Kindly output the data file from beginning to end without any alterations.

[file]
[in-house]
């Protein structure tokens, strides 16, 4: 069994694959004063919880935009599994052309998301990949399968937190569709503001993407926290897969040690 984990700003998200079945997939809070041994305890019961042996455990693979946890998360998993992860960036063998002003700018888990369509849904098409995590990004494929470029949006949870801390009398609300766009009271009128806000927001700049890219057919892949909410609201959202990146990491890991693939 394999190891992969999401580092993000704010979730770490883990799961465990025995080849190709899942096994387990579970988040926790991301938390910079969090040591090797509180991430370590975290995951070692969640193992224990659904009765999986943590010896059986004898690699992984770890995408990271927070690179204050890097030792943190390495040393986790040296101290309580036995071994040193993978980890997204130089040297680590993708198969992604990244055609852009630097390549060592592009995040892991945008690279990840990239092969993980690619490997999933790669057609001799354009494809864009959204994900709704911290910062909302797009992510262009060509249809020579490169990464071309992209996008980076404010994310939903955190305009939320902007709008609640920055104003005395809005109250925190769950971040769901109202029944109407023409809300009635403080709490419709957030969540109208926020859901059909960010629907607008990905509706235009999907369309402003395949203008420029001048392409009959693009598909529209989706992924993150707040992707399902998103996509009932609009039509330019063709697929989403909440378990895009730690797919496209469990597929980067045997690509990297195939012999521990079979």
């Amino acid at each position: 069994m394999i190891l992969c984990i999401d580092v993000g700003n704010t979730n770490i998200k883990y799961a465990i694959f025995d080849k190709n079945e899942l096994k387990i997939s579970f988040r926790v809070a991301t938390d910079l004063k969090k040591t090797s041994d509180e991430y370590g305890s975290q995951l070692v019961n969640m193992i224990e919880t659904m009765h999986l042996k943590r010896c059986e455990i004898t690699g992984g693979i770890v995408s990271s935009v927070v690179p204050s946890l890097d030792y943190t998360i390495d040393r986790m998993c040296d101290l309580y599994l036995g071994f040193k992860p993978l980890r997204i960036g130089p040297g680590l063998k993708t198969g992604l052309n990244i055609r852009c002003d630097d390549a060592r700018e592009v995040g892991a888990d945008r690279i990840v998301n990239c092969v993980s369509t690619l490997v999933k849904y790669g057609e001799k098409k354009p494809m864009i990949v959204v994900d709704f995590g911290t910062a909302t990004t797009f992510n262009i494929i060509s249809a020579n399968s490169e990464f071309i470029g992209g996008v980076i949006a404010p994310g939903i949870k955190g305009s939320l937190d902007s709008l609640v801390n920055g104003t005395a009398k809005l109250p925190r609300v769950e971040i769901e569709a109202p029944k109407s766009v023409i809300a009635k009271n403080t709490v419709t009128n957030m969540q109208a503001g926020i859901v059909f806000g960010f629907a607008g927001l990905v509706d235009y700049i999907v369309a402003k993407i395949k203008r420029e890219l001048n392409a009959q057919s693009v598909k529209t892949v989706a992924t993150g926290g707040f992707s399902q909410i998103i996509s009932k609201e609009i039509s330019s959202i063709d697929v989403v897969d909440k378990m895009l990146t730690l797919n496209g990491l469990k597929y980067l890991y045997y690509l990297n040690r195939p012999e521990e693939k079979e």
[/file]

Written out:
[in-house]
């Protein structure tokens, strides 16, 4: 069994694959004063919880935009599994052309998301990949399968937190569709503001993407926290897969040690 984990700003998200079945997939809070041994305890019961042996455990693979946890998360998993992860960036063998002003700018888990369509849904098409995590990004494929470029949006949870801390009398609300766009009271009128806000927001700049890219057919892949909410609201959202990146990491890991693939 394999190891992969999401580092993000704010979730770490883990799961465990025995080849190709899942096994387990579970988040926790991301938390910079969090040591090797509180991430370590975290995951070692969640193992224990659904009765999986943590010896059986004898690699992984770890995408990271927070690179204050890097030792943190390495040393986790040296101290309580036995071994040193993978980890997204130089040297680590993708198969992604990244055609852009630097390549060592592009995040892991945008690279990840990239092969993980690619490997999933790669057609001799354009494809864009959204994900709704911290910062909302797009992510262009060509249809020579490169990464071309992209996008980076404010994310939903955190305009939320902007709008609640920055104003005395809005109250925190769950971040769901109202029944109407023409809300009635403080709490419709957030969540109208926020859901059909960010629907607008990905509706235009999907369309402003395949203008420029001048392409009959693009598909529209989706992924993150707040992707399902998103996509009932609009039509330019063709697929989403909440378990895009730690797919496209469990597929980067045997690509990297195939012999521990079979």
């Amino acid at each position: 069994m394999i190891l992969c984990i999401d580092v993000g700003n704010t979730n770490i998200k883990y799961a465990i694959f025995d080849k190709n079945e899942l096994k387990i997939s579970f988040r926790v809070a991301t938390d910079l004063k969090k040591t090797s041994d509180e991430y370590g305890s975290q995951l070692v019961n969640m193992i224990e919880t659904m009765h999986l042996k943590r010896c059986e455990i004898t690699g992984g693979i770890v995408s990271s935009v927070v690179p204050s946890l890097d030792y943190t998360i390495d040393r986790m998993c040296d101290l309580y599994l036995g071994f040193k992860p993978l980890r997204i960036g130089p040297g680590l063998k993708t198969g992604l052309n990244i055609r852009c002003d630097d390549a060592r700018e592009v995040g892991a888990d945008r690279i990840v998301n990239c092969v993980s369509t690619l490997v999933k849904y790669g057609e001799k098409k354009p494809m864009i990949v959204v994900d709704f995590g911290t910062a909302t990004t797009f992510n262009i494929i060509s249809a020579n399968s490169e990464f071309i470029g992209g996008v980076i949006a404010p994310g939903i949870k955190g305009s939320l937190d902007s709008l609640v801390n920055g104003t005395a009398k809005l109250p925190r609300v769950e971040i769901e569709a109202p029944k109407s766009v023409i809300a009635k009271n403080t709490v419709t009128n957030m969540q109208a503001g926020i859901v059909f806000g960010f629907a607008g927001l990905v509706d235009y700049i999907v369309a402003k993407i395949k203008r420029e890219l001048n392409a009959q057919s693009v598909k529209t892949v989706a992924t993150g926290g707040f992707s399902q909410i998103i996509s009932k609201e609009i039509s330019s959202i063709d697929v989403v897969d909440k378990m895009l990146t730690l797919n496209g990491l469990k597929y980067l890991y045997y690509l990297n040690r195939p012999e521990e693939k079979e």